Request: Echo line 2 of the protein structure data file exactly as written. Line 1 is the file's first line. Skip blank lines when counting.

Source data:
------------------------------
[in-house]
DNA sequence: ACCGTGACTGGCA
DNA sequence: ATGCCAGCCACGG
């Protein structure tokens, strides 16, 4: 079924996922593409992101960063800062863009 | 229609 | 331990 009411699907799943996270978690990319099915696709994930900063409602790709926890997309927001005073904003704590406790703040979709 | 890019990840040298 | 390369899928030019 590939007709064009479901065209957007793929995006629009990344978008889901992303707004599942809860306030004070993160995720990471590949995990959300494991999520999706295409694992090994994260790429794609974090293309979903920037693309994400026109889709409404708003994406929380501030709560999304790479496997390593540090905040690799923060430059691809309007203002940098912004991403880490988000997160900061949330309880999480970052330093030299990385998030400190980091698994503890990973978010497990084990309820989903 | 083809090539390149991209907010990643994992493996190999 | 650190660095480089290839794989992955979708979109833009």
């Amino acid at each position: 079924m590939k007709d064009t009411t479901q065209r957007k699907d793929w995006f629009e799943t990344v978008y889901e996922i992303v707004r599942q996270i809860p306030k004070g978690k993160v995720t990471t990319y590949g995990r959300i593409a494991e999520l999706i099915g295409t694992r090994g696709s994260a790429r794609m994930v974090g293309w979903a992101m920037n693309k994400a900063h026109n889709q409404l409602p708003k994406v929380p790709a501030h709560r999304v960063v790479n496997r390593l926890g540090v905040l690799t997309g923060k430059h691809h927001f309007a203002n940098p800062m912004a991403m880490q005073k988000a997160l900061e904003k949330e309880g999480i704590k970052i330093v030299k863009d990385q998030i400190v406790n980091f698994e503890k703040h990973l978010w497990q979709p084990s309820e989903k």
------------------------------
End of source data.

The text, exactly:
DNA sequence: ACCGTGACTGGCA